We walk around in masks, our mouths obscured, the cityscape soft and confused by smoke. Entire conversations happen without seeing a lip move. This is nothing, really, but the environmental aftershock of tragedy up north. We breathe in the remains, take death into our lungs. Trees, people, animals, houses, reduced to this clinging haze.
My brain ping-pongs between faded associations. Fire=my grandfather. November=loss. Anyone between the ages of 7 and 33 could be a child of mine and yet still parts of me lay unclaimed in childhood. I sacrifice myself to the smaller cause (a seeded pomegranate; in a moment, dinner— both interrupting the flow, just when the flow started; other times it’s laundry or an idle comment that requires my attention. Who, dear Reader, is paying attention to my needs? It has to be me, which is not in my nature.).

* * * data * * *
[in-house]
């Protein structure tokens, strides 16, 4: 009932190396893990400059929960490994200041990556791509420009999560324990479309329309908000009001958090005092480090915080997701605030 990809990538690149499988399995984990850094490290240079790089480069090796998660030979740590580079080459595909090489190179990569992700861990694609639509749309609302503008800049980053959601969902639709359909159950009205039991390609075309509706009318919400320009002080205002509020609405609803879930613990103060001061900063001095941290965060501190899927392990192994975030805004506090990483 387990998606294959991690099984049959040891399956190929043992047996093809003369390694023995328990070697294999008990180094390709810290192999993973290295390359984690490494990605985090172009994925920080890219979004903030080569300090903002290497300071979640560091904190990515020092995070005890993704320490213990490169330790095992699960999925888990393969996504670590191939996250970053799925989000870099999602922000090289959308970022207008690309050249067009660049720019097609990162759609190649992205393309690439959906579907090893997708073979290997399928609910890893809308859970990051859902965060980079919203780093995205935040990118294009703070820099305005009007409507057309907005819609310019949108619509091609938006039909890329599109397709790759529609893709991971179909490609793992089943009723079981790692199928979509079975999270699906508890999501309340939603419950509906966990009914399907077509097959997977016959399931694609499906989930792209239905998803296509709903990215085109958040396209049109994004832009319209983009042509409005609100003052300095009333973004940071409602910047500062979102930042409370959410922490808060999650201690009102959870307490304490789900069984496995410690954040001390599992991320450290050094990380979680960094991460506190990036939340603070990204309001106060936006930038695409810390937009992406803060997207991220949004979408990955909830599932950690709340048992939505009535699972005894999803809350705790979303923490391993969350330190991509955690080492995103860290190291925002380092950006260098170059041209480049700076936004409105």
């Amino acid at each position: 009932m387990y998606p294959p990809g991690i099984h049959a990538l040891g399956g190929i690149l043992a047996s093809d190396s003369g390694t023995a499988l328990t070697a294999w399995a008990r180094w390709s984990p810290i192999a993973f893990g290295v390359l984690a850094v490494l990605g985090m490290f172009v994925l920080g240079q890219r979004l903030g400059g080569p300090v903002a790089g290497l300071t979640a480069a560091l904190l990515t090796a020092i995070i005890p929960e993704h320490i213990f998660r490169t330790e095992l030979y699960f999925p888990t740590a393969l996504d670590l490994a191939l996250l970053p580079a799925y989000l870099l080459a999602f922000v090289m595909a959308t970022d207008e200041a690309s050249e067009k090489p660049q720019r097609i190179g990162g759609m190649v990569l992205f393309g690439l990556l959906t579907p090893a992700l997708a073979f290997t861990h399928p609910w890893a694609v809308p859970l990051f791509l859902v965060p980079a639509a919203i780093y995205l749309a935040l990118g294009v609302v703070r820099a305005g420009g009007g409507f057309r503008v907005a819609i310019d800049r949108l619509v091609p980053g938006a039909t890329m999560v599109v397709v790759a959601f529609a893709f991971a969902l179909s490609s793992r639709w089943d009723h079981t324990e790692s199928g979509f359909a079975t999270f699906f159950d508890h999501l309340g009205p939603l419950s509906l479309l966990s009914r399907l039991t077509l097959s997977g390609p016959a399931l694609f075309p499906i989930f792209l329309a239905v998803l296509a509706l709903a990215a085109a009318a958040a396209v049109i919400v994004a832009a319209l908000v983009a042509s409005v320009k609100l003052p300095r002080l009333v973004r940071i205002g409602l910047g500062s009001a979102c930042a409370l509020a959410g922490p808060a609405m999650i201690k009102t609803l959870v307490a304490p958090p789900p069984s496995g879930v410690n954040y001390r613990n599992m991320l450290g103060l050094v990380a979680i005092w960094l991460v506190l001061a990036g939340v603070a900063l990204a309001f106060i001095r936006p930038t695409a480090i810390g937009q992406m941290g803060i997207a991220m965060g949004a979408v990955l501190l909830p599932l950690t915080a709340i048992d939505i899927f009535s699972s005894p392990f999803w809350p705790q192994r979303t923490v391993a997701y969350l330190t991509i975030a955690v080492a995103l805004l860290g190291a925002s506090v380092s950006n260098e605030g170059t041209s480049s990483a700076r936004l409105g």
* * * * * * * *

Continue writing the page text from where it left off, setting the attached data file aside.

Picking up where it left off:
Do you require a narrative? Do I owe you that? I do not have it in me. Where there’s smoke, there’s fire. Even green wood can burn. Metal pools and hardens, bone becomes ash, if the fire is hot enough. But there is nothing to see here but a mask that catches my words before they reach the open air.